Ambulance Camper/ Expedition Rig Conversion FAQ

_hein_

Observer
We mounted the solar panels on our 2010 Sprinter with VHB pads 3 years/~30K miles ago.
We live in the Columbia River Gorge and regularly drive into 40 mph wind with 60mph gusts.


We covered the pads with Dicor sealant since this photo was taken. I do annual checks
to make sure that all our roof mounted equipment is secure. Pads are stuck good.
 

gtbensley

Explorer
Thank you for the pictures and info.

How worried should I be about the integrity of the paint on the fiberglass top? Something I could scuff up, clean and mount to?
 

_hein_

Observer
I don't know about the paint on the fiberglass. If it's gelcoat then unlikely to lift off easily. You could do a test with some Gorilla tape. VHB does not need a scuffed surface. Just degloss and clean thoroughly with isopropyl alcohol, let dry, apply the VHB pad in warm conditions and let set for 24 hours before use. Surface area is essential for VHB to work well in this application. I see folks attaching small metal feet with VHB but that just doesn't hold up as well as a larger pad with threaded inserts and a separate bracket. Easier to remove/service as well.
 

rlrenz

Explorer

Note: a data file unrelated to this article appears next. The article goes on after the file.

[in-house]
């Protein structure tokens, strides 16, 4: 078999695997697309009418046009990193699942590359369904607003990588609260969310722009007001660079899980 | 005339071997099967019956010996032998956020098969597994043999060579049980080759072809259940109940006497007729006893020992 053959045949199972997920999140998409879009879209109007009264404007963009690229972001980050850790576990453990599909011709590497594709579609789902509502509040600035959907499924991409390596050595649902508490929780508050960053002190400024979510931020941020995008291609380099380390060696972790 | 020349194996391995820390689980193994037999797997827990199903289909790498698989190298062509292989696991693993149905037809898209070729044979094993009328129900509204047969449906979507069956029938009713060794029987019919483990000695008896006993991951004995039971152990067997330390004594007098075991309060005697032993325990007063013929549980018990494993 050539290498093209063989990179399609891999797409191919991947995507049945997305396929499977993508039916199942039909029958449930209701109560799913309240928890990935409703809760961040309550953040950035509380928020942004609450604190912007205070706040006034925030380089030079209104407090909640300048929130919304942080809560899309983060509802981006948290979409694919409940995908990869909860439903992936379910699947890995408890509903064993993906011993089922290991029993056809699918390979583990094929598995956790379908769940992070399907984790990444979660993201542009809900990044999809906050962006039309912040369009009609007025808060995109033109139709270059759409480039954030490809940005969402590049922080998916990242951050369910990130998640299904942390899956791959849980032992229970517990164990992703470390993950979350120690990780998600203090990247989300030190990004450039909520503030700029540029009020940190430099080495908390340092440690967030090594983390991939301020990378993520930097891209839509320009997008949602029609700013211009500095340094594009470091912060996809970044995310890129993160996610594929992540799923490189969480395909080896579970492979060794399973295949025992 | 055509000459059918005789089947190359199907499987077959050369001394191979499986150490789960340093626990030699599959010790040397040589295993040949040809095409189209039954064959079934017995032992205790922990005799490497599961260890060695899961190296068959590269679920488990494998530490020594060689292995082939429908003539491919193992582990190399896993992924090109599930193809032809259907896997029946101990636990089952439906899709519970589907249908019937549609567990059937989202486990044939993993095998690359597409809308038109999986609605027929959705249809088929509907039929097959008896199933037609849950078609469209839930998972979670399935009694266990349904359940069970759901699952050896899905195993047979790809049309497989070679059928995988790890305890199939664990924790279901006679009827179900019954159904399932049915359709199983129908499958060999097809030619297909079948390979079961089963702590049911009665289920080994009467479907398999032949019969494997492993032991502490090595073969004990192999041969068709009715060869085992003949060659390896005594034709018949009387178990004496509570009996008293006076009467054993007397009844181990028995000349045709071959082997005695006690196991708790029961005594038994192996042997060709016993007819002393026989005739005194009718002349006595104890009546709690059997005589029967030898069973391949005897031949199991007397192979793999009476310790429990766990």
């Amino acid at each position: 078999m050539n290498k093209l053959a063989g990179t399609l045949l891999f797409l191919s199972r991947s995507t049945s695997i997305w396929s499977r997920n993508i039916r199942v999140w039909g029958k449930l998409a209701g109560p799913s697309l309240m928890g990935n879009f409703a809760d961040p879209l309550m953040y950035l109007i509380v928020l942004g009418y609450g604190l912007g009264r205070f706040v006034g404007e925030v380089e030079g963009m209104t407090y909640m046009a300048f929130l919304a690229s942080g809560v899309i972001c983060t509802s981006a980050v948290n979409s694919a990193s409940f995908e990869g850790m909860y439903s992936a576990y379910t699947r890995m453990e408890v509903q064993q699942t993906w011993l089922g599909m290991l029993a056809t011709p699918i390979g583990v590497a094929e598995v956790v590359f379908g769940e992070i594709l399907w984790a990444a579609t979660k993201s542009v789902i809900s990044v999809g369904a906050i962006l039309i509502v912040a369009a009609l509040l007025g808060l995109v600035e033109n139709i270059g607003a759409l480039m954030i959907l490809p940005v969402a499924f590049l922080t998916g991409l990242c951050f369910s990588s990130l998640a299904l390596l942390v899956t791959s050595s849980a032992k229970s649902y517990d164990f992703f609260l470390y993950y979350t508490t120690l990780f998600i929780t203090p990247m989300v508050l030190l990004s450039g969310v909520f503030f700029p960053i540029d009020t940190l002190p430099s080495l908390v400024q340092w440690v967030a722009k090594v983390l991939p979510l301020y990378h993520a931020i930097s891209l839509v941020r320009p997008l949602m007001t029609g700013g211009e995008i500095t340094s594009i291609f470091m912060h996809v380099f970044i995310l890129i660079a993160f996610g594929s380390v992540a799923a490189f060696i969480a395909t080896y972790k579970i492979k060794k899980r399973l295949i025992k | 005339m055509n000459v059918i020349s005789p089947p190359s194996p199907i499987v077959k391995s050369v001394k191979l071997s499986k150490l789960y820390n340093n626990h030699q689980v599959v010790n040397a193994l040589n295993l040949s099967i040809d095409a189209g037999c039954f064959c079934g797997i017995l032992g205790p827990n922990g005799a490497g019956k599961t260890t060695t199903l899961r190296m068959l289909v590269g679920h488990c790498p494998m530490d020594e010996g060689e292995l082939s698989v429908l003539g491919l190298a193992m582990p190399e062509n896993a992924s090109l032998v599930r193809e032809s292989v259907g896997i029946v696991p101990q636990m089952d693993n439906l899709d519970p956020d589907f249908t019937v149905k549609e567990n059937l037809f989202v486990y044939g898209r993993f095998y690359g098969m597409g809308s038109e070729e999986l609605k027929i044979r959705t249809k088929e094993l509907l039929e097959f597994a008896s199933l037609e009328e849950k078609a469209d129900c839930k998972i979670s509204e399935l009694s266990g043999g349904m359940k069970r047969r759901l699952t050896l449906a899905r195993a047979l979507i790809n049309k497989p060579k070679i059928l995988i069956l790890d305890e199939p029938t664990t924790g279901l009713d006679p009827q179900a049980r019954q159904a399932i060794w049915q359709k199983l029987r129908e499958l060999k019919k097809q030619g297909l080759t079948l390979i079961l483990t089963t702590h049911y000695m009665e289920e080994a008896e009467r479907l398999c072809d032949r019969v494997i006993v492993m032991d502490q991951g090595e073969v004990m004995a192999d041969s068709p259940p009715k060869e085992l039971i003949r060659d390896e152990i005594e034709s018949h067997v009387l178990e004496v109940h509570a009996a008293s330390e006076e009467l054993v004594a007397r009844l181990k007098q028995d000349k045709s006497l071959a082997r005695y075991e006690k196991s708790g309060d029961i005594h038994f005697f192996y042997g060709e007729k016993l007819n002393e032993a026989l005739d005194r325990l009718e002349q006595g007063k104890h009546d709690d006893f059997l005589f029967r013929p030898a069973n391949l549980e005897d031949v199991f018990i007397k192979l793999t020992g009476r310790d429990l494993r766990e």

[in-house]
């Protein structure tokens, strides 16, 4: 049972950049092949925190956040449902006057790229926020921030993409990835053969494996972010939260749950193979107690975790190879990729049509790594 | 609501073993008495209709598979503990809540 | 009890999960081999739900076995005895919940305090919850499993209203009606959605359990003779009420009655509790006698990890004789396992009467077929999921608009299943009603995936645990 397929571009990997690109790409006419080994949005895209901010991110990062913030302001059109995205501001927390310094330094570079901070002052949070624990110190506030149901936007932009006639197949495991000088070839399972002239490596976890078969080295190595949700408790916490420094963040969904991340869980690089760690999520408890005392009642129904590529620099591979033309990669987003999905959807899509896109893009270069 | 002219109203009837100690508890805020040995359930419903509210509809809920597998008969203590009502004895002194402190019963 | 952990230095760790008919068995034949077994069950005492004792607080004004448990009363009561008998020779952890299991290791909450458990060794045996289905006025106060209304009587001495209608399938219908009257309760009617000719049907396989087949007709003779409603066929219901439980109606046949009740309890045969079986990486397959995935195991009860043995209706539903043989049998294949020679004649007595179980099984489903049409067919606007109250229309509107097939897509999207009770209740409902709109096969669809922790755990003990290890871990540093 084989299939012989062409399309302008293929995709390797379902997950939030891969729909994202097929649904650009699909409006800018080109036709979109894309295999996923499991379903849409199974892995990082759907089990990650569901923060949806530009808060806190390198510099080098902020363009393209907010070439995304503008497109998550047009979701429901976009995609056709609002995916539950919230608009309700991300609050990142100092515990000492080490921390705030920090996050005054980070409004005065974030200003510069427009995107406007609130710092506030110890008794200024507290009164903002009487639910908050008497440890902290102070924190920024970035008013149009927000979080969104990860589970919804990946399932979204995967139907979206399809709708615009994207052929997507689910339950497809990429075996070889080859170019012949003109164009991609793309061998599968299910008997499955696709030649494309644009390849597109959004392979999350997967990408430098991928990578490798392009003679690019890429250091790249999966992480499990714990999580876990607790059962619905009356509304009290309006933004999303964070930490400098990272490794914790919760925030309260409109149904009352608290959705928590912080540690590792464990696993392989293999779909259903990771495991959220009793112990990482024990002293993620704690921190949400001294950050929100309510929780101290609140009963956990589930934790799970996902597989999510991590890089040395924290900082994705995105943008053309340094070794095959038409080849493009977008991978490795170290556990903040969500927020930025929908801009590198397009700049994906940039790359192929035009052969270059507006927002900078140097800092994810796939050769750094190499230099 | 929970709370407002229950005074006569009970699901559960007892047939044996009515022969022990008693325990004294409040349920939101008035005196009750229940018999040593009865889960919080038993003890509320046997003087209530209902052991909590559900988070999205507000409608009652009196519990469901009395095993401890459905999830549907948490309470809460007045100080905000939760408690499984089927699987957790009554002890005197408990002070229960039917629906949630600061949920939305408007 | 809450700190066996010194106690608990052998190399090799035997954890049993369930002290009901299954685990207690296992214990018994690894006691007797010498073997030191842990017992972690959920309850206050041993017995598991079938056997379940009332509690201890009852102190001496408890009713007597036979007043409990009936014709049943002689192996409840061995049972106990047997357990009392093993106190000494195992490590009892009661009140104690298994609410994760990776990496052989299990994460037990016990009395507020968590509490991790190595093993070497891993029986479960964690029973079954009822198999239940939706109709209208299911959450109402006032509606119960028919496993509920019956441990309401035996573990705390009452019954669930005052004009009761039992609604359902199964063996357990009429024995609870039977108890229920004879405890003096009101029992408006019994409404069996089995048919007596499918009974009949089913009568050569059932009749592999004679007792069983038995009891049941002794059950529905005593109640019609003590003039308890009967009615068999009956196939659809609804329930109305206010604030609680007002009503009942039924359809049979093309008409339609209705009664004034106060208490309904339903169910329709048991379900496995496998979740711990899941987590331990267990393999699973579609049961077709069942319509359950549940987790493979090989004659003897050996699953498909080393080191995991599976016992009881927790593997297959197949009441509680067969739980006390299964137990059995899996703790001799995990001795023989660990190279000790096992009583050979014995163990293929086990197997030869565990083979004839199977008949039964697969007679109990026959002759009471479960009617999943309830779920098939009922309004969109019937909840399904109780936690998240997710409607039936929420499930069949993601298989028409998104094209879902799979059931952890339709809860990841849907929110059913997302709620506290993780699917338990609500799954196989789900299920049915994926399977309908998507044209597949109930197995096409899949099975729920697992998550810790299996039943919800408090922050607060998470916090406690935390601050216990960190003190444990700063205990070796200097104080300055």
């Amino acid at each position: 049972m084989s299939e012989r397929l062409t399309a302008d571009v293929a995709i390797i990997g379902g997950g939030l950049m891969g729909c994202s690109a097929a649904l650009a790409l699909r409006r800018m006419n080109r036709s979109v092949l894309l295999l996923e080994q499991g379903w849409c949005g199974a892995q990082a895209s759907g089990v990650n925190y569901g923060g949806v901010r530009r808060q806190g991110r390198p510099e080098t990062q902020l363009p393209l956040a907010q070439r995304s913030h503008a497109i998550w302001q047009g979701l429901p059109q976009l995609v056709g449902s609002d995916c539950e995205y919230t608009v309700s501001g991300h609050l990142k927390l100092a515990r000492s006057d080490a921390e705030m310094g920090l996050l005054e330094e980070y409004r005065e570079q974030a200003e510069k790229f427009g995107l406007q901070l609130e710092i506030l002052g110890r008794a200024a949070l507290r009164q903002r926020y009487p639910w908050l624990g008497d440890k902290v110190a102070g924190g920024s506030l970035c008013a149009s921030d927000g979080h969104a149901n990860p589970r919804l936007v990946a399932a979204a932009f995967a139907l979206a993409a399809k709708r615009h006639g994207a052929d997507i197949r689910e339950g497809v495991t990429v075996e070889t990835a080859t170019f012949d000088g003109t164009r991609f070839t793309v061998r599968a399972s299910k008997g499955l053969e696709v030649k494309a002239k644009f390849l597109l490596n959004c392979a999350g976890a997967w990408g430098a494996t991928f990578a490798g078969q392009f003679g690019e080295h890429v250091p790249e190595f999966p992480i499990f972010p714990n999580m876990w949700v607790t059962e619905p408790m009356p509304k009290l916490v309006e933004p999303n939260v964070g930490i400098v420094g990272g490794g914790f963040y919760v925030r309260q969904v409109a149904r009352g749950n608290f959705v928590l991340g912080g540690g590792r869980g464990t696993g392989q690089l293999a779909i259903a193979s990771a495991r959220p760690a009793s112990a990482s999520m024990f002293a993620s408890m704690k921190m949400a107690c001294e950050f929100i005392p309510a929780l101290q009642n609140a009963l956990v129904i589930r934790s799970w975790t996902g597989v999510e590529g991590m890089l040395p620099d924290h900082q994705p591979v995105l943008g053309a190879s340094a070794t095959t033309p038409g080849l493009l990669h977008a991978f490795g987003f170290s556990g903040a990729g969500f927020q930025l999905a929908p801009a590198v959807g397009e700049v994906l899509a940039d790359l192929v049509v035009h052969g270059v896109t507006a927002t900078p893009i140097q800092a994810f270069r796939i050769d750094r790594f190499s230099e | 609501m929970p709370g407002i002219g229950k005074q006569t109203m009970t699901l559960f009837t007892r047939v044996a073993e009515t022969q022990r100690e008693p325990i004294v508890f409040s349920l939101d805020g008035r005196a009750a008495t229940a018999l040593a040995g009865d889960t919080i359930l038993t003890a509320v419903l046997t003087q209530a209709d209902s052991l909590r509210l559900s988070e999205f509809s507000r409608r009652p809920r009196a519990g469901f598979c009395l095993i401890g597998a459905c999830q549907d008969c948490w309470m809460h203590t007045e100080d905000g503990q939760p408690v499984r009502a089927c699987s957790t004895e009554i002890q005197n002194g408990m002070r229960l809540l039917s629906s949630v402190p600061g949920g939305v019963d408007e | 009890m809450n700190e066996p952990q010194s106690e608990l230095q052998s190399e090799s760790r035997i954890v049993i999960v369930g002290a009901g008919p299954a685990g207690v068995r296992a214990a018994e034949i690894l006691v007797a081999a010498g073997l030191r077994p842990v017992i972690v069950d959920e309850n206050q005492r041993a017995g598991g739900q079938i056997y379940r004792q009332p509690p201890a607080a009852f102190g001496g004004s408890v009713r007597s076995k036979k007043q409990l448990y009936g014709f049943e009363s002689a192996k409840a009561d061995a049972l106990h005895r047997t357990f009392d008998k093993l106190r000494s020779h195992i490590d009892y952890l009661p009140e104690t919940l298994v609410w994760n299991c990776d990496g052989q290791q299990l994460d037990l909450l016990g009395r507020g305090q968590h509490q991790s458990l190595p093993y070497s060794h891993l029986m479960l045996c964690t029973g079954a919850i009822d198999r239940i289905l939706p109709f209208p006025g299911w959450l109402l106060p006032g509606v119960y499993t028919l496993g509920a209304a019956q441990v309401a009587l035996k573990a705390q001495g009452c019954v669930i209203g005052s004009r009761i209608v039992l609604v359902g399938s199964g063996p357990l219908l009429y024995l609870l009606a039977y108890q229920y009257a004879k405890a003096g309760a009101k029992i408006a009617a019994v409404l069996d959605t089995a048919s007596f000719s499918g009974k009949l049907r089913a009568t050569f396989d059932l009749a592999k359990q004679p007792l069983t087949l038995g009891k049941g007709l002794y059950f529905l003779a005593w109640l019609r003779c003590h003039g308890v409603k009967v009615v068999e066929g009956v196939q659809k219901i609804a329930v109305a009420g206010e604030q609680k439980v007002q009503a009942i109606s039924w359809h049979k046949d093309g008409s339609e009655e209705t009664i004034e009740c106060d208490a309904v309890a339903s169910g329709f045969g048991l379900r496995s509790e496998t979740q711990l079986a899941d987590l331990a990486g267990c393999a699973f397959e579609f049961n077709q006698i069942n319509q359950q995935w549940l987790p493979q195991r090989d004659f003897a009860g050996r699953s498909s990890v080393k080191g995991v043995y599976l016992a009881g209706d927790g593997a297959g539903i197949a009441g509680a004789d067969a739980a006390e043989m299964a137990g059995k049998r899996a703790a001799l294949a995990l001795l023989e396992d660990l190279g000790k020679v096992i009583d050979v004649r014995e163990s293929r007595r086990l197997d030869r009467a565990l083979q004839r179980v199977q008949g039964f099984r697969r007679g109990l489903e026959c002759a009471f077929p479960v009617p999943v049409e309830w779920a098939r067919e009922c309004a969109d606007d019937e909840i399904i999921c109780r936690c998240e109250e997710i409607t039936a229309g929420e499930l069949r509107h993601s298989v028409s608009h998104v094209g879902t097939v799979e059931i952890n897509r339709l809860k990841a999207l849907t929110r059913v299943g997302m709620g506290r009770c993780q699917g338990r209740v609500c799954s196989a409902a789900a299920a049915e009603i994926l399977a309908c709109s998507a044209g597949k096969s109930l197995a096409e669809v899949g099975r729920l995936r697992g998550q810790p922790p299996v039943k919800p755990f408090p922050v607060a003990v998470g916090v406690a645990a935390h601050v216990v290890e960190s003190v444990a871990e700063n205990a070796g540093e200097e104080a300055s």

I usually use 3M Dual Lock for jobs like this. Dual lock is sort of like Velcro, except each half of the tape has small plastic threads with a plastic bead on the end. Like Velcro, it can be opened and closed, but unlike Velcro, you usually will need a prybar to get things apart, and I've used a rubber hammer to lock them together. Generally, you only need a small chunk of it to do the job - maybe a 4-6" piece or so in each corner. I apply both pieces (assembled) to the removable item, then press it into place. The advantage is that the assembled "tape" is thick enough that it can accommodate variations much better than a thin tape can, and the adhesive used on the stuff is unbelievable.

beadlock.JPG
 

mike.marcacci

Adventurer
Those plates are really cool looking. We really wanted to use rails, and got the Renogy ones working PERFECTLY, giving us a total of 180sq inches of 5952 VHB tape. They've been absolutely rock solid and keep the panels at the perfect height above the roof. If you DO go our route, make sure you have a way to pull the fiberglass up against the VHB – we used a suction cup glass carrier, which worked perfectly.

Here's our post:

http://forum.expeditionportal.com/threads/150213-Introducing-O-Billy-our-new-Type-II-Ambulance?p=2178454#post2178454
 

gtbensley

Explorer
Those plates are really cool looking. We really wanted to use rails, and got the Renogy ones working PERFECTLY, giving us a total of 180sq inches of 5952 VHB tape. They've been absolutely rock solid and keep the panels at the perfect height above the roof. If you DO go our route, make sure you have a way to pull the fiberglass up against the VHB – we used a suction cup glass carrier, which worked perfectly.

Here's our post:

http://forum.expeditionportal.com/threads/150213-Introducing-O-Billy-our-new-Type-II-Ambulance?p=2178454#post2178454